I am not quite sure whether this is at all what you want, but perhaps it is useful. As you are saying that a,b,c,d are known, I actually use specific numbers.
a-> 5, b-> 3, c-> 1, d-> 6
Now I can use Reduce to find general solutions to the Diophantine equation:
sols = Reduce[5*x + 3*y + 1*z == 6, {x, y, z}, Integers]
This gives
(C[1] | C[2]) \[Element] Integers && x == C[1] && y == C[2] &&
z == 6 - 5 C[1] - 3 C[2]
That means that I can choose x and y as I like and then calculate z. Of course, you can now generate as many integer triples as you want:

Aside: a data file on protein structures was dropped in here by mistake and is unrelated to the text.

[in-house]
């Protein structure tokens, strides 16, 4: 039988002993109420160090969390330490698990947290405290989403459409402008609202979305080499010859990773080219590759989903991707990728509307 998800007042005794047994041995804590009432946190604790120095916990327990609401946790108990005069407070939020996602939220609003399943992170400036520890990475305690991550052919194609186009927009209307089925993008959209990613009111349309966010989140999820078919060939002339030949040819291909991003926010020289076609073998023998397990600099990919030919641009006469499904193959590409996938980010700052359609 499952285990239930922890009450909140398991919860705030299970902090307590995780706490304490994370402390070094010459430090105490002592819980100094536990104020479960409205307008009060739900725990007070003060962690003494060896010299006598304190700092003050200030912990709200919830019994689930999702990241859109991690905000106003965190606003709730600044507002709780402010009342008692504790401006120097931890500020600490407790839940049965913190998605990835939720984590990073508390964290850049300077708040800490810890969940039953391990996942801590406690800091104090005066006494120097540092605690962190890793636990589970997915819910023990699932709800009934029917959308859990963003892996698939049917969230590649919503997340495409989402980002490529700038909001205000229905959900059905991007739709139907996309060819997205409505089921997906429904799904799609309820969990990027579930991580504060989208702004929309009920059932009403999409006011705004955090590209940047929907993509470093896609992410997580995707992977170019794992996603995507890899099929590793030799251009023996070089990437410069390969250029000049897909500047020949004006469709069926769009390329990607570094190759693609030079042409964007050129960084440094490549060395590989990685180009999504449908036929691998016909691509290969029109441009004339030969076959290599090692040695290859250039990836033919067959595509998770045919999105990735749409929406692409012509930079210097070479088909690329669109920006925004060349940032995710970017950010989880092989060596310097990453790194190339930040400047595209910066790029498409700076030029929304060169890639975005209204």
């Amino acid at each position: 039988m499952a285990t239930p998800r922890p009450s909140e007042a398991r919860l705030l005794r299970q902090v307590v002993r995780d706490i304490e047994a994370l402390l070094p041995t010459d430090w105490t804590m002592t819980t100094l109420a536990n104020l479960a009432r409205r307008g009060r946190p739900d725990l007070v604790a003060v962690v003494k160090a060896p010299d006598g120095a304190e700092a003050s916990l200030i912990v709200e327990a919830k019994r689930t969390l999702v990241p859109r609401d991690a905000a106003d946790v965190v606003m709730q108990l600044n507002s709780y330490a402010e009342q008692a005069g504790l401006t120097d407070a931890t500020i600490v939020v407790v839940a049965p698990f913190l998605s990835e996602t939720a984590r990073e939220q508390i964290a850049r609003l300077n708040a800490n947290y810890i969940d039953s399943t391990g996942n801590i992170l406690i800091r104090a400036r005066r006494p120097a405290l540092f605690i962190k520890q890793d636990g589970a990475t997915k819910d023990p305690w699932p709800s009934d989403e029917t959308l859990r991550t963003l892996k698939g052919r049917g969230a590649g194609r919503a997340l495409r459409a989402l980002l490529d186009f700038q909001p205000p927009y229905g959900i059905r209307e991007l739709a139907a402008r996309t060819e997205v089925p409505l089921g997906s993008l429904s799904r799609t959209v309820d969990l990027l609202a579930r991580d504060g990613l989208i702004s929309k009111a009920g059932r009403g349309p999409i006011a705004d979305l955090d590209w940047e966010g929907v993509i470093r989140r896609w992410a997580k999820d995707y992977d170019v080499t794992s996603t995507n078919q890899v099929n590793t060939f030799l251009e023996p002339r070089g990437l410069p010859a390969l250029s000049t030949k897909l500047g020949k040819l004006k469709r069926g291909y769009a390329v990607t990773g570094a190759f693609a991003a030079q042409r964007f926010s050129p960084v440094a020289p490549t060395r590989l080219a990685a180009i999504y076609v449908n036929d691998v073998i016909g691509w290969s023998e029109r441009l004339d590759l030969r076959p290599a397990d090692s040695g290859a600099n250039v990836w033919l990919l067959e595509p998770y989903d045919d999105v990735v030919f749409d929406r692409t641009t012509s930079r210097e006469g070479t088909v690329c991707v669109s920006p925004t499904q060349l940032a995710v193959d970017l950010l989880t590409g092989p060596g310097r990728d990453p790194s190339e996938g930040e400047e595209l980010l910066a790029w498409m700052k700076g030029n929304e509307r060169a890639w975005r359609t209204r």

Table[{sols} /. {C[1] -> RandomInteger[{-100, 100}],
C[2] -> RandomInteger[{-100, 100}]}, {i, 1, 10}]
This gives ten triples such as
{{x == -78 && y == -89 && z == 663},
{x == 5 && y == 74 && z == -241},
{x == 53 && y == -52 && z == -103},
{x == -60 && y == 34 && z == 204},
{x == 70 && y == 44 && z == -476},
{x == 98 && y == -37 && z == -373},
{x == -33 && y == 71 && z == -42},
{x == -37 && y == -5 && z == 206},
{x == 56 && y == 5 &&z == -289},
{x == 35 && y == 10 && z == -199}}
They are all integers as required. This does not appear to work if the parameters are not further specified, but rather left as a,b,c,d in the equation.
M.